For Pain Patients, the Physical and Emotional Are Intertwined
Areas of the brain that process physical pain share real estate with our emotion centers, making a multipronged approach to pain treatment essential.
No doubt many people suffering from chronic pain have heard the phrase, “It’s all in your head.” The reality is that all pain — whether caused by a broken leg or fibromyalgia — is processed in the brain, right alongside parts of the brain that regulate emotions.
This overlap between emotion and pain, however, is not a roadblock to better health. Instead, it can provide a pathway for people to gain control over their chronic pain.
“I’ve found that being positive and optimistic, staying hopeful, and really focusing on helping other people has been a wonderful way to get through it,” said Ashley Boynes-Shuck, a blogger and health advocate from Pittsburgh, Pa. She has been coping with juvenile idiopathic arthritis and chronic pain since she was ten years old.
Pain and Emotion Share Real Estate in the Brain
The emotional component of pain has recently received more attention in the scientific community. For example, a new definition of pain by the International Association for the Study of Pain describes it as an "unpleasant sensory and emotional experience."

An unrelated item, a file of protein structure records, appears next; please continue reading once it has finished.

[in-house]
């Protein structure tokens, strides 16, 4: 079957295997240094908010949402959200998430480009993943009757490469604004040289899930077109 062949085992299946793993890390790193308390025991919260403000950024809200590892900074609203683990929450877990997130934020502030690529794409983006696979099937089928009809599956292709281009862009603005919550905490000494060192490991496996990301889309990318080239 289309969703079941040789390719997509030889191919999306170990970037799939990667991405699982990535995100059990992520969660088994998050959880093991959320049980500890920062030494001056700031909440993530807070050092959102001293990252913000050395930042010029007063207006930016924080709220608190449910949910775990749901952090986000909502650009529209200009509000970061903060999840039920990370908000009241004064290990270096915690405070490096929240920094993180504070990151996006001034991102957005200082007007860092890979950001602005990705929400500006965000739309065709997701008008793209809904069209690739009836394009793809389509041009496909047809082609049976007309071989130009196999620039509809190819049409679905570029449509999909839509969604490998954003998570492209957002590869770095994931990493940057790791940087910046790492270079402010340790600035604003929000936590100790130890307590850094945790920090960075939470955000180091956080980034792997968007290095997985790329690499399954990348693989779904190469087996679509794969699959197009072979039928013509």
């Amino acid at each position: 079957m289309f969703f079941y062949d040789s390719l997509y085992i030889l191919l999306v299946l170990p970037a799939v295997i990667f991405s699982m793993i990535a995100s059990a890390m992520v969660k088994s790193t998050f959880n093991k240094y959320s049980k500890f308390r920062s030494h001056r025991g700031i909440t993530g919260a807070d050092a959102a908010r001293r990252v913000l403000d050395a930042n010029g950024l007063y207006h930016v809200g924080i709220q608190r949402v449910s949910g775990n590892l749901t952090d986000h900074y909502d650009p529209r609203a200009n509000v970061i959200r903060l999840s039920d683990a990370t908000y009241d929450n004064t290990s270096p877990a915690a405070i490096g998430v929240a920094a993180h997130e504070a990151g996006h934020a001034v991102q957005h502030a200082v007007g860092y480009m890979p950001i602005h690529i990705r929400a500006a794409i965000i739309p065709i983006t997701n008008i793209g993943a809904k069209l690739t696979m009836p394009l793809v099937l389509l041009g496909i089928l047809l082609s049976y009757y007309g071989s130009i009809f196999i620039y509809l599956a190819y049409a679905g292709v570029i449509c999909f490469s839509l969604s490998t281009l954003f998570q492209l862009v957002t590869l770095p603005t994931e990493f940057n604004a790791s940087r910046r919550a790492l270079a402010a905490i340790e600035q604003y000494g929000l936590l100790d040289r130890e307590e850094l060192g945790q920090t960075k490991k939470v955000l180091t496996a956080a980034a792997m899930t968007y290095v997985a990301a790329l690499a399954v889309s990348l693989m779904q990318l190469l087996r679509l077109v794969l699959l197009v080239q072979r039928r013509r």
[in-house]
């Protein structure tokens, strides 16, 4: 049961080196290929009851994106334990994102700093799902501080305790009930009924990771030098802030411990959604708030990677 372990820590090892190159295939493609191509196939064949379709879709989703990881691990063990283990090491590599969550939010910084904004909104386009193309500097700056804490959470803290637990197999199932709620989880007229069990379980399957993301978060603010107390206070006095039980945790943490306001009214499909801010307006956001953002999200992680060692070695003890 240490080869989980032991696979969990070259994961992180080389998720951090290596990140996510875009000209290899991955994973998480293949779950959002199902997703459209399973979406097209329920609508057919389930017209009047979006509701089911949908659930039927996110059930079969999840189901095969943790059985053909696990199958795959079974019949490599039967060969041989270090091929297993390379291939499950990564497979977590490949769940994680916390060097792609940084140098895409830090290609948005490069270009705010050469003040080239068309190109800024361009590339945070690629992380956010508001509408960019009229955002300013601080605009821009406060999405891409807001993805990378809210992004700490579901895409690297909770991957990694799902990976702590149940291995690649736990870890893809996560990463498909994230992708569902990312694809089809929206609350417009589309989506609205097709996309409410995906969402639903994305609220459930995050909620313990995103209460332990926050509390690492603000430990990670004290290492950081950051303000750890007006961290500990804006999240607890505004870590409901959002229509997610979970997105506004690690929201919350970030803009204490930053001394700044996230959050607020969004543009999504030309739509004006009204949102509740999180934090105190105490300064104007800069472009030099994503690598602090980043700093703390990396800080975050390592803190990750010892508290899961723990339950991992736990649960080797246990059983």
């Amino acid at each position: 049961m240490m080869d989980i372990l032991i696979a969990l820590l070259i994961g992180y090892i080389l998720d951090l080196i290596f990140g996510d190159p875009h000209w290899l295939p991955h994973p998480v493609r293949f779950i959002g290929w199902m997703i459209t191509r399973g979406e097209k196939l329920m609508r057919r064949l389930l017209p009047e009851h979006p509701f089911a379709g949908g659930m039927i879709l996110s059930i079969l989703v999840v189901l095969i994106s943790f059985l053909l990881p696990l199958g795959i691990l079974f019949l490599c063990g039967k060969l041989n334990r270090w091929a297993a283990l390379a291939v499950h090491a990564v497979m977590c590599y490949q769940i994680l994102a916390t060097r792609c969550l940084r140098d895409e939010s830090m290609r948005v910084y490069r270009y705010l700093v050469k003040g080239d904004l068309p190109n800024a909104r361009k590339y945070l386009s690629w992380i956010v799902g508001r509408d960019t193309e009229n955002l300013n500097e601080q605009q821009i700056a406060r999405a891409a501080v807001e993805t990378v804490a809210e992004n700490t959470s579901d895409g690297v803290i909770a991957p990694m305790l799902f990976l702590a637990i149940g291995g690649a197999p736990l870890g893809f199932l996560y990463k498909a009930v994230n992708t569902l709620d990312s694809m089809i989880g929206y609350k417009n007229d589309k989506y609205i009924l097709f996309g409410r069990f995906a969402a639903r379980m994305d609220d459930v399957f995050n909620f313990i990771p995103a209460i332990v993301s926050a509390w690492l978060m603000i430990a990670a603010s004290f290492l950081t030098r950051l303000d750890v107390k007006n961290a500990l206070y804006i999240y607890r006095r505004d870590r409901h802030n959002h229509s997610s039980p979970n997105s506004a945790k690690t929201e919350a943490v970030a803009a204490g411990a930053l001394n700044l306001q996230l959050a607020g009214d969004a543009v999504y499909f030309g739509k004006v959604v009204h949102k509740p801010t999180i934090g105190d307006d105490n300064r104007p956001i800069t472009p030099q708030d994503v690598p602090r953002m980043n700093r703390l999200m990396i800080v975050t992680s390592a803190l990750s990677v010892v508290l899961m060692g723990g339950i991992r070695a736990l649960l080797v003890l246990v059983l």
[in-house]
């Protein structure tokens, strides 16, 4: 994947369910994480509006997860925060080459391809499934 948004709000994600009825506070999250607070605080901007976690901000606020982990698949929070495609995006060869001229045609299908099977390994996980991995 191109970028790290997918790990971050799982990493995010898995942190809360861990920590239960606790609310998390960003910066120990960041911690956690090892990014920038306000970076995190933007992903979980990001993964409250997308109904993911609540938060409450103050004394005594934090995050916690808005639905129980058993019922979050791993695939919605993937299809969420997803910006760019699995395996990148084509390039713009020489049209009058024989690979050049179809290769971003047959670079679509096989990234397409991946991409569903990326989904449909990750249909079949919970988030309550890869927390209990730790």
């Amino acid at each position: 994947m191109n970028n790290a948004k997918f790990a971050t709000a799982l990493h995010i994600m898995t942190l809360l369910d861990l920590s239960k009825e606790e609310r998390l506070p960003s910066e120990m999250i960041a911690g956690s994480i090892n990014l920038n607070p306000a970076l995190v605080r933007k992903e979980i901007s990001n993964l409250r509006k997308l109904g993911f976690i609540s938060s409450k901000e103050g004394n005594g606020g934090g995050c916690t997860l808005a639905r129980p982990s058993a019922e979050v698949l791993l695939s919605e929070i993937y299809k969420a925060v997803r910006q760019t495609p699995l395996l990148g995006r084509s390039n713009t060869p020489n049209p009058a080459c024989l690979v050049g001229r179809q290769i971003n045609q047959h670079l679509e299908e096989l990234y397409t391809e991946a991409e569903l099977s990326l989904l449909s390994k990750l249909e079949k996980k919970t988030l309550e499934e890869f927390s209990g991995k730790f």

At the heart of the matter — or more precisely, the head — is that the brain has evolved a certain amount of overlap between its emotion and pain centers. This economy of design allows the brain to efficiently process a wide range of sensations, such as a bruised knee, a cut finger, anger, and sadness.
“The areas of our brain that are associated with sensory perception, they share real estate with the areas of our brain that are involved in the processing of emotions,” said Dr. Beth Darnall, a pain psychologist at Stanford University and author of Less Pain, Fewer Pills.
Pain is processed in the brain. As a result, aches from an injury or surgery can linger long after the body has healed, as the sensations shift from short-term pain signaling the actual injury to long-term, chronic pain that exists independently.
In a 2013 study in the journal Brain, researchers followed a “group of patients over a year that started out with acute pain and ended up with chronic pain,” said Dr. David Hanscom, an orthopedic spine surgeon with the Swedish Neuroscience Institute in Seattle, Wash. “You could see the pattern of neurological synapses go from an acute pain center to more the emotional center connected with the limbic system.”
In addition, inflammation in the body — as occurs with conditions like rheumatoid arthritis and fibromyalgia — continues to generate pain signals in the brain, even in the absence of a physical injury.
Negative Emotions Can Drive Pain
Because emotions are intimately connected to the sensory centers of the brain, what we feel emotionally may determine, in part, what we experience physically in our bodies.
“I’ve noticed, just in hindsight, that those times where I was more in a worse place emotionally about my illnesses were also times that I wasn’t as motivated to exercise, and I wasn’t as motivated to go out with friends, and things like that,” said Boynes-Shuck.
People with chronic pain often avoid exercise and social interaction, two activities that can sometimes provide relief. Certain emotions are more likely to feed this cycle of pain.